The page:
Without going into an extensive history lesson, here’s a quick recap of the mortgage meltdown:

  1. Government decides to “help” the free market for mortgages by establishing Fannie and Freddie to buy mortgages in the secondary market.
  2. Assured of a buyer for their mortgages, mortgage originators aggressively market them.  They sell it silly.  People buy houses. Values go up and more people buy. Equity happens and life is good.
  3. Private industry sees opportunity and wants to play, but find themselves competing against the “Government Sponsored Enterprises” (GSE’s) Fannie and Freddie.  Mortgage rates are dictated by risk and the implied government guarantee of Fannie and Freddie means mortgages that “conform) (i.e., conforming loans) are cheaper than private industry.  Of course, the consumer will buy the cheaper loan.
  4. Private industry expands into “non-conforming” (i.e. Jumbo, sub-prime, etc) in order to be in the mortgage business without having to compete directly with the GSE’s.  They make money.
  5. In 1999, the Clinton Administration says, “Fannie and Freddie, you need to make it even easier for people to get home loans”, which is code for “lower your standards”.  Fannie and Freddie comply.
  6. Home ownership surges under George W. Bush.  He’s an economic genius.  Home values soar.  Private industry says, “I want some more!” and recruits foreign investors to plow money into “super safe” mortgage backed securities.  The money is directed at sub-prime, alt-a, investors, jumbo, etc.  Now equity is REALLY happening!
  7. Reality sets in.  People who shouldn’t have gotten loans do what people who shouldn’t have gotten loans do: they default.  The sub-prime crisis sets off a chain reaction of well chronicled events that set off The Great Recession.  As a result, the private mortgage business is almost wiped out.  Fannie and Freddie survive on the backs of the taxpayers (the working private sector).

Obviously, there’s a lot more to the story, but what are the lessons?  Here are two of the most important ones:

1. In a capitalistic society, the objective of enterprise is to make a profit.    It’s what motivates the brightest people to work hard and sacrifice to create solutions to society’s problems – solutions that can be sold for a profit.  Profits are what allow people to pay taxes, give to charity, invest in product development and new enterprises that create jobs and enrich society. Profits are not evil, they are essential.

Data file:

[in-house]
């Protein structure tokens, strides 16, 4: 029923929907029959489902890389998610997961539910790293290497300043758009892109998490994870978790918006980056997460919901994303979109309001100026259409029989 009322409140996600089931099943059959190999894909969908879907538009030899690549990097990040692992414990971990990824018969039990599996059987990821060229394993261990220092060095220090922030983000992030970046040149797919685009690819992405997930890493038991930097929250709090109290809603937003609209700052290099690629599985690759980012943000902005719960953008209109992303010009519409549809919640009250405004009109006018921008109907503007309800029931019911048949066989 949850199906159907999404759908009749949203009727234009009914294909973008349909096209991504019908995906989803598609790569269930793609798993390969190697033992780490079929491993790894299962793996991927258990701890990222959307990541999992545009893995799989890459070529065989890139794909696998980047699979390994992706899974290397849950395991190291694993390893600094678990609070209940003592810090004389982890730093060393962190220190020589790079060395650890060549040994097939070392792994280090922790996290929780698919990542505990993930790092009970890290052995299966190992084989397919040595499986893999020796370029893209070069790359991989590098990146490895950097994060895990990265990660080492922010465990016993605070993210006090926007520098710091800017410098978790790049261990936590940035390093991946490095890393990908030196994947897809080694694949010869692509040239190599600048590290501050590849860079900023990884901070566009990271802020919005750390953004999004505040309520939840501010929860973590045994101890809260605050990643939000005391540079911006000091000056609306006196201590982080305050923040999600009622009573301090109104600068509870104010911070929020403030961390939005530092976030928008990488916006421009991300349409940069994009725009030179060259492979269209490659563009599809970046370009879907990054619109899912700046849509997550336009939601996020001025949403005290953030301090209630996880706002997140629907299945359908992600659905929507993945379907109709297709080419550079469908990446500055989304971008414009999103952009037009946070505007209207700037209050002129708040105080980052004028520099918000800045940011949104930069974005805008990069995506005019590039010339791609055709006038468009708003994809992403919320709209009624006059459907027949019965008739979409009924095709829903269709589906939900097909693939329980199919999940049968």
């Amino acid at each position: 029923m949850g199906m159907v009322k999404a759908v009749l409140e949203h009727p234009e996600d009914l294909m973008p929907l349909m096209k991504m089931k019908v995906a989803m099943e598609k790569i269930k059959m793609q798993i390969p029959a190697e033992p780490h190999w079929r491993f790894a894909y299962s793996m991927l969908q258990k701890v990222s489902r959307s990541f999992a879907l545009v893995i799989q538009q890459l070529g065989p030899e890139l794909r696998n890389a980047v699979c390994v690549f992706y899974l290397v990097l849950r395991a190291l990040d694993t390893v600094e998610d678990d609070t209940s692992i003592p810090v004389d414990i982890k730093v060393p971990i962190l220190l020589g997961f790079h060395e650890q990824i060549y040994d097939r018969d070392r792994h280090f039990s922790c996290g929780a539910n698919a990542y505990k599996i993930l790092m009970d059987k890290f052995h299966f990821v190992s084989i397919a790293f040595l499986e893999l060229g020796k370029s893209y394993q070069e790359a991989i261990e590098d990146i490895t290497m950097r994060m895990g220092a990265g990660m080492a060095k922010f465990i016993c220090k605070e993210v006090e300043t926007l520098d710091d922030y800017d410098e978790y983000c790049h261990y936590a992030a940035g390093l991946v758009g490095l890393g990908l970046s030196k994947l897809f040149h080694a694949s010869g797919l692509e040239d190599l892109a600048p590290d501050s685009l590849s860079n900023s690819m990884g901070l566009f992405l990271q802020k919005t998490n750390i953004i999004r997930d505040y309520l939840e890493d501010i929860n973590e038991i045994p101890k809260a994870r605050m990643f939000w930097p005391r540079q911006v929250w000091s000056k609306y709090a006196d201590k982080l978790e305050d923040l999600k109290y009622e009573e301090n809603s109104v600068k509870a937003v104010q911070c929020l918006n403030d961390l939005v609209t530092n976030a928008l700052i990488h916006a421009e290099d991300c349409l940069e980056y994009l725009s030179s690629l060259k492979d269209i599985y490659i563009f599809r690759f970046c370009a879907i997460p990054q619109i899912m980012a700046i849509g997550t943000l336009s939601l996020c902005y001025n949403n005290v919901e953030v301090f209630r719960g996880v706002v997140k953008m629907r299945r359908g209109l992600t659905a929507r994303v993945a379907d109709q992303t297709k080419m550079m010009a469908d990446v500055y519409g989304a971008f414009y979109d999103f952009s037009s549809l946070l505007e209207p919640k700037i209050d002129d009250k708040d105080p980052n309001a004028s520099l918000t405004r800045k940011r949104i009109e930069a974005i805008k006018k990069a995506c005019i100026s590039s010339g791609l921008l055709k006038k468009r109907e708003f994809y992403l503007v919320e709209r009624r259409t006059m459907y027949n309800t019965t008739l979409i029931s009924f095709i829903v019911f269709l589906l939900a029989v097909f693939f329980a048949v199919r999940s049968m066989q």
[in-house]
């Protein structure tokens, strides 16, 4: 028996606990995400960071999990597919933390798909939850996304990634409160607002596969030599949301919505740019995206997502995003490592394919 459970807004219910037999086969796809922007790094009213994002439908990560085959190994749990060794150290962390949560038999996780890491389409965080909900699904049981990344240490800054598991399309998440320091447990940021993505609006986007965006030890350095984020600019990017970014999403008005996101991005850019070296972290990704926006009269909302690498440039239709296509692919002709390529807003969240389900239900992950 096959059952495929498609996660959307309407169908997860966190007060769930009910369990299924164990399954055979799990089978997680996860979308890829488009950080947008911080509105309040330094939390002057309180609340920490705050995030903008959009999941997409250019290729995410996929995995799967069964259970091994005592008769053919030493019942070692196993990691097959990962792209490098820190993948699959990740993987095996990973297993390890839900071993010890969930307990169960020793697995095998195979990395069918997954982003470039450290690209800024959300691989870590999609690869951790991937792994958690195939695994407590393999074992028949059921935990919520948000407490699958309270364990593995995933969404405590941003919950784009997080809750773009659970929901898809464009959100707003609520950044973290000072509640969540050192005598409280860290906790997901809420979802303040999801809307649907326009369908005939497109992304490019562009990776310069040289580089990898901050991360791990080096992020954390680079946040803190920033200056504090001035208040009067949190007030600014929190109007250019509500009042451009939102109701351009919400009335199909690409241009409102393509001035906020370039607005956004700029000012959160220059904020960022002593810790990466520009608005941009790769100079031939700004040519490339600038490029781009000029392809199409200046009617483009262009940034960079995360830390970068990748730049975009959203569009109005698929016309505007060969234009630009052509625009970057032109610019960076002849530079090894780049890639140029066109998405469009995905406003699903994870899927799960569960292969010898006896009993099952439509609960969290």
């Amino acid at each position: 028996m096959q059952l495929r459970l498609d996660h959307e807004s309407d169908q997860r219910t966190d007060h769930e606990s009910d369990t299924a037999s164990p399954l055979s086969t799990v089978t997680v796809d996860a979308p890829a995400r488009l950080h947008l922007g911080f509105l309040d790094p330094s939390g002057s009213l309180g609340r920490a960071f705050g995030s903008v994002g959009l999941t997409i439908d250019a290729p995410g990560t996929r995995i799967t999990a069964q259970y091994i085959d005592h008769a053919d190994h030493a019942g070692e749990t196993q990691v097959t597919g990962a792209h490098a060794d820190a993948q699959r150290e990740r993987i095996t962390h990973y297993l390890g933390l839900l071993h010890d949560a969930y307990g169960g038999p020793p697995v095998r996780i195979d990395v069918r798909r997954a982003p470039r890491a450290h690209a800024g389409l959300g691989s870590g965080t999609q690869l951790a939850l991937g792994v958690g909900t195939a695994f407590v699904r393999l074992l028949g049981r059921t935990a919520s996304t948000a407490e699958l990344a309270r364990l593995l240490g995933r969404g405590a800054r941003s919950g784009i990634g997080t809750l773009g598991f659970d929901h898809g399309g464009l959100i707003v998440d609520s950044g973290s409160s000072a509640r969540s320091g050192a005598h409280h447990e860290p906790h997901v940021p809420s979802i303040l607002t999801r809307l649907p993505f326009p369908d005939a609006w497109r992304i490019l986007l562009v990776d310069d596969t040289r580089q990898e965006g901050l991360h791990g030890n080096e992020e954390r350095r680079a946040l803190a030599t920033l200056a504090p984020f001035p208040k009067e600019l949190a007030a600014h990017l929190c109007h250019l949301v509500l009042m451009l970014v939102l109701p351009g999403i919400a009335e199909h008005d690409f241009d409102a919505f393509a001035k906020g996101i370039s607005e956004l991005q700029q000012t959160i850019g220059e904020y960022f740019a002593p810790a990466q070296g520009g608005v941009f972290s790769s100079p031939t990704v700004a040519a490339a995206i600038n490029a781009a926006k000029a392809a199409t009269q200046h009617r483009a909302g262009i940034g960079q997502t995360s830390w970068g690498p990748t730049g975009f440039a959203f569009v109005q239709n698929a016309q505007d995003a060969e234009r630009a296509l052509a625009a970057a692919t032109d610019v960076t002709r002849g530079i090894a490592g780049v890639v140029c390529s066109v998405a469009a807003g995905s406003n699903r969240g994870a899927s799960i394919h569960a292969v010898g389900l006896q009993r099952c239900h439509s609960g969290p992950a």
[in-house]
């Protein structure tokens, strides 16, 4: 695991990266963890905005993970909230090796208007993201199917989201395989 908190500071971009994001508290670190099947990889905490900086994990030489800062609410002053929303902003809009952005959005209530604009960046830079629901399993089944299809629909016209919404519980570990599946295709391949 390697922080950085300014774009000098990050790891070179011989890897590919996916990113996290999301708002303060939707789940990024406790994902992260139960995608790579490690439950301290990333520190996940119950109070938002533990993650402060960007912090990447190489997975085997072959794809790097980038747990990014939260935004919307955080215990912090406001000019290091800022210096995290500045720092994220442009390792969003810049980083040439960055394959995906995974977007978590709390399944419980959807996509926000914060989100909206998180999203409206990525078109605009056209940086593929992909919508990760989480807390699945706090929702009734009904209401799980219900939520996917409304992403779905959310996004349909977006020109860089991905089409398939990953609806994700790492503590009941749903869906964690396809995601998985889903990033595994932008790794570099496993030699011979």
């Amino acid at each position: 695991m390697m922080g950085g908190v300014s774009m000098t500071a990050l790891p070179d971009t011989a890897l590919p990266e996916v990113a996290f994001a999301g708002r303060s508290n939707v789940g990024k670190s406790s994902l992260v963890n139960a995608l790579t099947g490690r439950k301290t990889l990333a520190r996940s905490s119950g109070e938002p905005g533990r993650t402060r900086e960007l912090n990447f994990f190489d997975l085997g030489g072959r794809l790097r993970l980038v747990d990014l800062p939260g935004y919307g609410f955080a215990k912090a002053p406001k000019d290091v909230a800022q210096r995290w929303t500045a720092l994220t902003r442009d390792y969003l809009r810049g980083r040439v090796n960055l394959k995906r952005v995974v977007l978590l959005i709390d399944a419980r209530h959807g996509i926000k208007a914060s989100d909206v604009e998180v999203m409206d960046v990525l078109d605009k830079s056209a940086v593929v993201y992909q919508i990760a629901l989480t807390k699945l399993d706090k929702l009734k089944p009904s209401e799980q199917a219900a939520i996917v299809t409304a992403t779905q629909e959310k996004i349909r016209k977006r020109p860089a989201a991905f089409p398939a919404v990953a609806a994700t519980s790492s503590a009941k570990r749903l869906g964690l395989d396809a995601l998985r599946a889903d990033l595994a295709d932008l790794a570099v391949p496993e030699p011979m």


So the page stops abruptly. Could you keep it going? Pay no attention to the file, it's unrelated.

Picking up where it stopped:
2. When the government, though well intentioned (giving it the benefit of the doubt) enters into competition with private industry, with the goal of making a product or service “more affordable”  (code for reducing or eliminating those evil profits), the result is a) private industry is crushed, taking its jobs with it; or b) private industry is forced to compromise sound business practice in order to survive (like loaning money to people who can’t afford to pay it back) and eventually those unsound business practices result in failure – and the loss of jobs.

And the correlation to healthcare?

The President of the United States has gone on record as stating that one of the “benefits” of a public option is to create a health care insurance program “without a profit motive” to compete with private industry.  When you follow that thought track to its logical conclusion, does anyone see a train wreck?

When you think about how big the health care industry is, you can imagine how many private sector jobs would be lost if it were to melt down too.  And since the private sector economy is the one that pays 100% of the taxes, the smaller it gets, the larger the tax burden will be on those who remain.

Loss of private sector jobs and higher taxes have a DIRECT impact on your real estate investments. When more private sector capital is sucked into government, there is less of it available for private purposes. And what is available becomes more expensive (higher interest rates).

So even though “homes and healthcare for all” are noble and compassionate causes that everyone can support, the methodology of undermining the private sector to accomplish them is counterproductive in the long term IF one is operating in a CAPITALISTIC society.

There is no debate about whether we all want people to have homes, healthcare and abundance.  We all want that.  The debate is whether or not we are committed to capitalism.  If we are (and you should be as a real estate investor), then the solution will be found in the private sector as entrepreneurs work every day in their “enlightened self-interest” to invent, build and sell homes, health insurance, health services and whatever other products or services enhance the human experience.

Diesel engines run great on diesel fuel. Regular gas engines run great on regular gas.  But when you put diesel fuel in a regular gas engine or vice versa, it might run for a little while, but it won’t run well.  Eventually, it will break down and not work at all.

Until someone re-writes the Constitution of the United States, the US is a capitalistic society.  Let’s be careful about injecting incompatible “fuel” no matter how noble the motive.